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Elon Musk Says Tesla Willing To Share Software & Powertrains With Competitors

Elon Musk says Tesla would be willing to provide its software, powertrains, and batteries to other manufacturers. What would that look like?

Tesla has been pleading with established automakers for years to please, please, please make competitive electric cars. Some are trying. Hyundai and KIA have some very attractive electric vehicles on offer. Additionally, they are about to introduce their first cars built on a dedicated electric car chassis. Yet, they are targeting tens of thousands of sales whereas Tesla is focused on building a million or more cars each year.

Volkswagen is walking the walk but admits to being years behind Tesla in many areas. Last January, CEO Herbert Diess said, “I think it’s great to have good competition. We think that Tesla plays a very important role in the transition because they are paving the way. They showed that electric cars are working, that a fully electric car is the right solution. So, we appreciate that.”

Recently, he praised Tesla once again for its ability to power through the disruptions caused by the coronavirus and still make a profit. “Elon Musk delivers results that many have deemed impossible,” Diess said in a post on LinkedIn, according to Automotive News. He added that Tesla’s results support his view that “in five to ten years the world’s most valuable company will be a mobility company — that can be called Tesla, Apple, or Volkswagen.”

Tesla has several advantages over any other car company in the world. Its autonomous driving system is superior to anything else out there (although, it still has some shortcomings) and its powertrains are simply more efficient. For instance, the Model Y has more than 300 miles of range while the Audi e-tron and Jaguar I-PACE struggle to go much more than about 230 miles before needing to be recharged.

For all those companies struggling to catch up, Elon Musk has a simple solution. Buy what you need from us. Asked whether that included Autopilot, Musk said it did.

The devil is in the details, of course. What would be the cost of using bits and pieces from Tesla as opposed to developing the software and hardware in house? And the licensing details could be complex. For instance, would Tesla still have access to data from its Autopilot system to improve the product if it is embedded in someone else’s automobiles?

Ford has agreed to use the Volkswagen MEB platform for a future electric car and the two companies are cooperating on other projects. Are we seeing the beginnings of trend where more traditional companies begin to consolidate, leaving just a handful of major manufacturers in the world?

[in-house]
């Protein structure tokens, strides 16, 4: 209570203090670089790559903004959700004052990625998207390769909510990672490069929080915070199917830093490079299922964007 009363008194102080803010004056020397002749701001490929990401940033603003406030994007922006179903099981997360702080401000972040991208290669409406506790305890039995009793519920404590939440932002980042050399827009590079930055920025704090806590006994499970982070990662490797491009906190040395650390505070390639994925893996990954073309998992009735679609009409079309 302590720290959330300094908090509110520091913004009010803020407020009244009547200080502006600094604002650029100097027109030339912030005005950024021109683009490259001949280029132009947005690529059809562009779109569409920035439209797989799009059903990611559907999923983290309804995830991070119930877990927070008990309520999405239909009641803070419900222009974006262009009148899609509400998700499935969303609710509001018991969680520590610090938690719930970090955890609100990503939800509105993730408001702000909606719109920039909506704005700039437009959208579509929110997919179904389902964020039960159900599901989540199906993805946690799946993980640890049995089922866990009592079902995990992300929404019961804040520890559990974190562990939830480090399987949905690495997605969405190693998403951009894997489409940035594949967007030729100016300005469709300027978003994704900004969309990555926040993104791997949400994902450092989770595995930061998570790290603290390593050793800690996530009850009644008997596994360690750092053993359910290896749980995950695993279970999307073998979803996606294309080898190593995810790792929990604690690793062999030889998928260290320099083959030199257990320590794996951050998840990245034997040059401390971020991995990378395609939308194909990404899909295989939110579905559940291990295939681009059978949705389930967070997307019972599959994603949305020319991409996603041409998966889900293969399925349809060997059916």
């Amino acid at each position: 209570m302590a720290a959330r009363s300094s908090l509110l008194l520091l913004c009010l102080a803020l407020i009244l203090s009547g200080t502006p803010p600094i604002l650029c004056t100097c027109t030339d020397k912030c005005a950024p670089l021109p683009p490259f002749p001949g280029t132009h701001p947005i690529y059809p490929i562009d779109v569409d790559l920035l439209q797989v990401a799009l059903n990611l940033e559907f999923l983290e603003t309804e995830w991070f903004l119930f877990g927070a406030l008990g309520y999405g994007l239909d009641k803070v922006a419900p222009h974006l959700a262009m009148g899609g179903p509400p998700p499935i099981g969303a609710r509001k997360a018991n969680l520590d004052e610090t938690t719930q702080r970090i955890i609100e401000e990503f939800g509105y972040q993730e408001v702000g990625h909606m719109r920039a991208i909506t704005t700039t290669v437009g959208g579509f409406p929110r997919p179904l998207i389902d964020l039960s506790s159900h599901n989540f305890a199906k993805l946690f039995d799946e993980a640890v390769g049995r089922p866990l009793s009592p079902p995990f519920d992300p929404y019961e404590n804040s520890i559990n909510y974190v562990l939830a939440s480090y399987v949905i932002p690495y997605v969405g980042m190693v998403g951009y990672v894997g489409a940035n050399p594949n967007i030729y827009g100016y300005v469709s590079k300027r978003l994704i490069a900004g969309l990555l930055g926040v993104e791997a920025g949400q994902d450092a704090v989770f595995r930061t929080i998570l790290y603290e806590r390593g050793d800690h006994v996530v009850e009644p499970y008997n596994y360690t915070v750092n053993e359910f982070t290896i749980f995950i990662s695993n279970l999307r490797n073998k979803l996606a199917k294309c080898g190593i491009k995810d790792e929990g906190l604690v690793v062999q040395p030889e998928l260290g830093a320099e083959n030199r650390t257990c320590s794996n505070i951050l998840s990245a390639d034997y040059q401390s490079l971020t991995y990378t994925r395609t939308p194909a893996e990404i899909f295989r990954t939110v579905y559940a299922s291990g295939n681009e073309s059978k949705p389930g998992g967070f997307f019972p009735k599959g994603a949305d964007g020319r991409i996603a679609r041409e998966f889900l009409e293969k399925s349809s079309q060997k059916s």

One side note in all of this is the amount of money Tesla has taken in from other manufacturers who have purchased zero emissions credits from it. In a sense, they have paid for Tesla’s success and now will pay again to buy components they need from Tesla. Wouldn’t it have been smarter to just invest the money in building competitive products of their own instead of forking over hundreds of millions of dollars (or more) to Tesla?

Some criticize Tesla for the amount of money it makes selling ZEV credits, but it didn’t create those emissions schemes, it merely took advantage of them. Those other companies could have done the same thing themselves but chose not to. They were too busy focusing on selling traditional vehicles with their climate killing emissions. Shame on them.

When it comes to selling batteries, why wouldn’t other companies simply contract directly with battery manufacturers themselves? The answer could be revealed during Battery Day, currently scheduled for September 22. That promises to be a most interesting day.

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Written By

Steve writes about the interface between technology and sustainability from his homes in Florida and Connecticut or anywhere else the Singularity may lead him. You can follow him on Twitter but not on any social media platforms run by evil overlords like Facebook.


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